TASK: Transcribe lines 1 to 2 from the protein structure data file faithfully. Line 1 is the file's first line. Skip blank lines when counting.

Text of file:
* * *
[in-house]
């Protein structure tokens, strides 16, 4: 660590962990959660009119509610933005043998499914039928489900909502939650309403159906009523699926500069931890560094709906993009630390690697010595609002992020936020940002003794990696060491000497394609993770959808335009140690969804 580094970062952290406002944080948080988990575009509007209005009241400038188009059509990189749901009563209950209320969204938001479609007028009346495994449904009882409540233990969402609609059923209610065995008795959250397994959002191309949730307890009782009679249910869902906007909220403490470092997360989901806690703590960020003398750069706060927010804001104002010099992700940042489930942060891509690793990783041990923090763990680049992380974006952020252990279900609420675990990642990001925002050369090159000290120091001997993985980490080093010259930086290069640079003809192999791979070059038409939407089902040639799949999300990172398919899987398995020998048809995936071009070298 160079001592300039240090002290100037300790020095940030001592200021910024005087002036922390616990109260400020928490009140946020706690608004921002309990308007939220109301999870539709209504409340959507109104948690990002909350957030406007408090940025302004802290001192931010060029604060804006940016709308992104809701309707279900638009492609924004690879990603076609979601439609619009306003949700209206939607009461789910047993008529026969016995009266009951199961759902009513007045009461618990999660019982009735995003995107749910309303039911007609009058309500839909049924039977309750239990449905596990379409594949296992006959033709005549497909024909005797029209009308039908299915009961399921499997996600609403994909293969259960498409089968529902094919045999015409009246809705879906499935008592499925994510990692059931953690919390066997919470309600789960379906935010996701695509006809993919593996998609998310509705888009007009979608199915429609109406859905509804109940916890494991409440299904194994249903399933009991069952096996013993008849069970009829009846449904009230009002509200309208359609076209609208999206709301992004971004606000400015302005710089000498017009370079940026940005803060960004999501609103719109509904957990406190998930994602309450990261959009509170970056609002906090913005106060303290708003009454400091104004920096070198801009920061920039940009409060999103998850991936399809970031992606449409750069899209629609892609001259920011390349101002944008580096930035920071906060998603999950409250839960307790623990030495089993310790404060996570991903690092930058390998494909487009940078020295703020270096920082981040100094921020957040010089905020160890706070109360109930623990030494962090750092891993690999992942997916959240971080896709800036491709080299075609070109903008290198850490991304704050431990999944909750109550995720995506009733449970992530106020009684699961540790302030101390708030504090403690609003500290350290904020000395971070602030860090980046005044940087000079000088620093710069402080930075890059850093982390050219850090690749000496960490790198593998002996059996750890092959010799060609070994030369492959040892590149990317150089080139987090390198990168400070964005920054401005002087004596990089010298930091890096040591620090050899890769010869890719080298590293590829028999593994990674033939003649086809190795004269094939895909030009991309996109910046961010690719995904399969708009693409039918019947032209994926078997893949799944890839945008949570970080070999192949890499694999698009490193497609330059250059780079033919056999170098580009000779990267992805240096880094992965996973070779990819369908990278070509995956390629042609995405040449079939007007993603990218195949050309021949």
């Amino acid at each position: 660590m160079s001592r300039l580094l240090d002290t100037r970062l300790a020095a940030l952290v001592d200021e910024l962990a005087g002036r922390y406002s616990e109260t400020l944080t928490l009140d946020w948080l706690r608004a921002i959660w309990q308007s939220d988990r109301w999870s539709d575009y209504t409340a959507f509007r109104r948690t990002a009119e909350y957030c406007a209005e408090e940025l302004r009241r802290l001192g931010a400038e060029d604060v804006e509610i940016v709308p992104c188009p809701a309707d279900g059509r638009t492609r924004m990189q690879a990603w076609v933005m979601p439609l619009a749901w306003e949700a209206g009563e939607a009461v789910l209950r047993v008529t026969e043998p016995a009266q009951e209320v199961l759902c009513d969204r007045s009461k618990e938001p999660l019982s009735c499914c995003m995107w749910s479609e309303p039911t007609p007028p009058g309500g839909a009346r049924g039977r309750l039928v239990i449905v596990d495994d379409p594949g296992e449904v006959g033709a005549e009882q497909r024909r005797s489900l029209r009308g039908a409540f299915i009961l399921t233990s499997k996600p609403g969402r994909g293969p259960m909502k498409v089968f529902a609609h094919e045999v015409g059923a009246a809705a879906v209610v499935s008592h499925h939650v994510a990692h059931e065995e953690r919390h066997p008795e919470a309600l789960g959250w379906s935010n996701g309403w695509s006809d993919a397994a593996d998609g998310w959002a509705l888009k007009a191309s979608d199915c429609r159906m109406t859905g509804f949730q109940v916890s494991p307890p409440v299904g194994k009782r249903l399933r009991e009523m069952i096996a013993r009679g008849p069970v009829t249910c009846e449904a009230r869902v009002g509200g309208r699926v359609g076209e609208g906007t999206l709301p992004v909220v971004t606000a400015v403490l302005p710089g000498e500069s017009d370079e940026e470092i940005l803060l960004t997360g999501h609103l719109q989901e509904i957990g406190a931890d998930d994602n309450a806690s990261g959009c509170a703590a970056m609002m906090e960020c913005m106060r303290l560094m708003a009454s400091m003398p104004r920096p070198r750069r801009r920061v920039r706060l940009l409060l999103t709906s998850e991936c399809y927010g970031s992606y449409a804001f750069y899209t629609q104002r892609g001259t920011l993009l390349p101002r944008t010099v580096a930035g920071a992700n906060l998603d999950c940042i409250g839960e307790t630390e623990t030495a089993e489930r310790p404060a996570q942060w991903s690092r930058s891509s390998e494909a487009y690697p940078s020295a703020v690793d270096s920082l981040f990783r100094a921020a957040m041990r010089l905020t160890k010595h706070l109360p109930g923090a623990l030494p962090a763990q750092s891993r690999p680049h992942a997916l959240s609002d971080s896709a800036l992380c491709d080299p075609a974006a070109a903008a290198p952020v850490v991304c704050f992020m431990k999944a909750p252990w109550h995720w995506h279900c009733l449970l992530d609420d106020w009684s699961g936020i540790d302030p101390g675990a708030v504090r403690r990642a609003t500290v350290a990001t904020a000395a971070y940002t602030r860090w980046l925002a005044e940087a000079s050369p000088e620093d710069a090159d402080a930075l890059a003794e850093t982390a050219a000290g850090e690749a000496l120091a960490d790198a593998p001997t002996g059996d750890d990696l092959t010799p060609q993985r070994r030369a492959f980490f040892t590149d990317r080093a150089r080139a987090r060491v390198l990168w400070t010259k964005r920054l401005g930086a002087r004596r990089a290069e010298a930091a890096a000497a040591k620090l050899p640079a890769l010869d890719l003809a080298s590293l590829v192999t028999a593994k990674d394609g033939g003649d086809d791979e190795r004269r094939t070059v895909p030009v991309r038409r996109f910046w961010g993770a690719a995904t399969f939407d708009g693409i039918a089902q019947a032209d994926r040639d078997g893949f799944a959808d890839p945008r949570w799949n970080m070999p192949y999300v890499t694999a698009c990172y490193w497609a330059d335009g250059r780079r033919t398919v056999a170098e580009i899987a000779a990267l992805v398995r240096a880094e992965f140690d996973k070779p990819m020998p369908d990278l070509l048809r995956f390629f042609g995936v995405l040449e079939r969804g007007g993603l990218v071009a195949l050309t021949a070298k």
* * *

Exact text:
[in-house]
């Protein structure tokens, strides 16, 4: 660590962990959660009119509610933005043998499914039928489900909502939650309403159906009523699926500069931890560094709906993009630390690697010595609002992020936020940002003794990696060491000497394609993770959808335009140690969804 580094970062952290406002944080948080988990575009509007209005009241400038188009059509990189749901009563209950209320969204938001479609007028009346495994449904009882409540233990969402609609059923209610065995008795959250397994959002191309949730307890009782009679249910869902906007909220403490470092997360989901806690703590960020003398750069706060927010804001104002010099992700940042489930942060891509690793990783041990923090763990680049992380974006952020252990279900609420675990990642990001925002050369090159000290120091001997993985980490080093010259930086290069640079003809192999791979070059038409939407089902040639799949999300990172398919899987398995020998048809995936071009070298 160079001592300039240090002290100037300790020095940030001592200021910024005087002036922390616990109260400020928490009140946020706690608004921002309990308007939220109301999870539709209504409340959507109104948690990002909350957030406007408090940025302004802290001192931010060029604060804006940016709308992104809701309707279900638009492609924004690879990603076609979601439609619009306003949700209206939607009461789910047993008529026969016995009266009951199961759902009513007045009461618990999660019982009735995003995107749910309303039911007609009058309500839909049924039977309750239990449905596990379409594949296992006959033709005549497909024909005797029209009308039908299915009961399921499997996600609403994909293969259960498409089968529902094919045999015409009246809705879906499935008592499925994510990692059931953690919390066997919470309600789960379906935010996701695509006809993919593996998609998310509705888009007009979608199915429609109406859905509804109940916890494991409440299904194994249903399933009991069952096996013993008849069970009829009846449904009230009002509200309208359609076209609208999206709301992004971004606000400015302005710089000498017009370079940026940005803060960004999501609103719109509904957990406190998930994602309450990261959009509170970056609002906090913005106060303290708003009454400091104004920096070198801009920061920039940009409060999103998850991936399809970031992606449409750069899209629609892609001259920011390349101002944008580096930035920071906060998603999950409250839960307790623990030495089993310790404060996570991903690092930058390998494909487009940078020295703020270096920082981040100094921020957040010089905020160890706070109360109930623990030494962090750092891993690999992942997916959240971080896709800036491709080299075609070109903008290198850490991304704050431990999944909750109550995720995506009733449970992530106020009684699961540790302030101390708030504090403690609003500290350290904020000395971070602030860090980046005044940087000079000088620093710069402080930075890059850093982390050219850090690749000496960490790198593998002996059996750890092959010799060609070994030369492959040892590149990317150089080139987090390198990168400070964005920054401005002087004596990089010298930091890096040591620090050899890769010869890719080298590293590829028999593994990674033939003649086809190795004269094939895909030009991309996109910046961010690719995904399969708009693409039918019947032209994926078997893949799944890839945008949570970080070999192949890499694999698009490193497609330059250059780079033919056999170098580009000779990267992805240096880094992965996973070779990819369908990278070509995956390629042609995405040449079939007007993603990218195949050309021949």